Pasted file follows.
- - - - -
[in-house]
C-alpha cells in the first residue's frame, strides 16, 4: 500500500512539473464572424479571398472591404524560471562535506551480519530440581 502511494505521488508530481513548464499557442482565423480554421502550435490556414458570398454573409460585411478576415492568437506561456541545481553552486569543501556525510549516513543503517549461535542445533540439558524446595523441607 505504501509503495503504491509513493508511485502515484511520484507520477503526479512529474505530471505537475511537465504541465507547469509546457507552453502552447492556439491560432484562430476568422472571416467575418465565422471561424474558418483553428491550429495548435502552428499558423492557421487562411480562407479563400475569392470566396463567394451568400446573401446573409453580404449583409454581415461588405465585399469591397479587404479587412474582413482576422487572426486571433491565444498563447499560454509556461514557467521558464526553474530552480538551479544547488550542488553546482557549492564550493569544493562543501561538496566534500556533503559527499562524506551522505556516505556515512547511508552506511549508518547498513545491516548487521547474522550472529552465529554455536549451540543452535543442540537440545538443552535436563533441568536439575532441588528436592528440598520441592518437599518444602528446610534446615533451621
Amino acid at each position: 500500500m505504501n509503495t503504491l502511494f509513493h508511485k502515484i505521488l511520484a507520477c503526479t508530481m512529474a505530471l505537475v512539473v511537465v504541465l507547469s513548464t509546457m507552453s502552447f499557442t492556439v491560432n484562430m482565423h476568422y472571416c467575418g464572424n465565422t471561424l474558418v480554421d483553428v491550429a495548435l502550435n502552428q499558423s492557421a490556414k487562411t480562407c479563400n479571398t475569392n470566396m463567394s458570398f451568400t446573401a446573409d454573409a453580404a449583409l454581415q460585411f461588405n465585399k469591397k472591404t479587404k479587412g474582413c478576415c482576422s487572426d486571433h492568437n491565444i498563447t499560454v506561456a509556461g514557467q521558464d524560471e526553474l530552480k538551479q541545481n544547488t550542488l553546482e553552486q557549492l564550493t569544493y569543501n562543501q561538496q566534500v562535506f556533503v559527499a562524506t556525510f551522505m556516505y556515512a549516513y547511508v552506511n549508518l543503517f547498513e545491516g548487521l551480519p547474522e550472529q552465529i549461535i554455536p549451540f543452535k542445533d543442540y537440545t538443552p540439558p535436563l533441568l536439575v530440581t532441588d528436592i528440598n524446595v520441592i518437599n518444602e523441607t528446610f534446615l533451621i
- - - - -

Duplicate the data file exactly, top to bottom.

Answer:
[in-house]
C-alpha cells in the first residue's frame, strides 16, 4: 500500500512539473464572424479571398472591404524560471562535506551480519530440581 502511494505521488508530481513548464499557442482565423480554421502550435490556414458570398454573409460585411478576415492568437506561456541545481553552486569543501556525510549516513543503517549461535542445533540439558524446595523441607 505504501509503495503504491509513493508511485502515484511520484507520477503526479512529474505530471505537475511537465504541465507547469509546457507552453502552447492556439491560432484562430476568422472571416467575418465565422471561424474558418483553428491550429495548435502552428499558423492557421487562411480562407479563400475569392470566396463567394451568400446573401446573409453580404449583409454581415461588405465585399469591397479587404479587412474582413482576422487572426486571433491565444498563447499560454509556461514557467521558464526553474530552480538551479544547488550542488553546482557549492564550493569544493562543501561538496566534500556533503559527499562524506551522505556516505556515512547511508552506511549508518547498513545491516548487521547474522550472529552465529554455536549451540543452535543442540537440545538443552535436563533441568536439575532441588528436592528440598520441592518437599518444602528446610534446615533451621
Amino acid at each position: 500500500m505504501n509503495t503504491l502511494f509513493h508511485k502515484i505521488l511520484a507520477c503526479t508530481m512529474a505530471l505537475v512539473v511537465v504541465l507547469s513548464t509546457m507552453s502552447f499557442t492556439v491560432n484562430m482565423h476568422y472571416c467575418g464572424n465565422t471561424l474558418v480554421d483553428v491550429a495548435l502550435n502552428q499558423s492557421a490556414k487562411t480562407c479563400n479571398t475569392n470566396m463567394s458570398f451568400t446573401a446573409d454573409a453580404a449583409l454581415q460585411f461588405n465585399k469591397k472591404t479587404k479587412g474582413c478576415c482576422s487572426d486571433h492568437n491565444i498563447t499560454v506561456a509556461g514557467q521558464d524560471e526553474l530552480k538551479q541545481n544547488t550542488l553546482e553552486q557549492l564550493t569544493y569543501n562543501q561538496q566534500v562535506f556533503v559527499a562524506t556525510f551522505m556516505y556515512a549516513y547511508v552506511n549508518l543503517f547498513e545491516g548487521l551480519p547474522e550472529q552465529i549461535i554455536p549451540f543452535k542445533d543442540y537440545t538443552p540439558p535436563l533441568l536439575v530440581t532441588d528436592i528440598n524446595v520441592i518437599n518444602e523441607t528446610f534446615l533451621i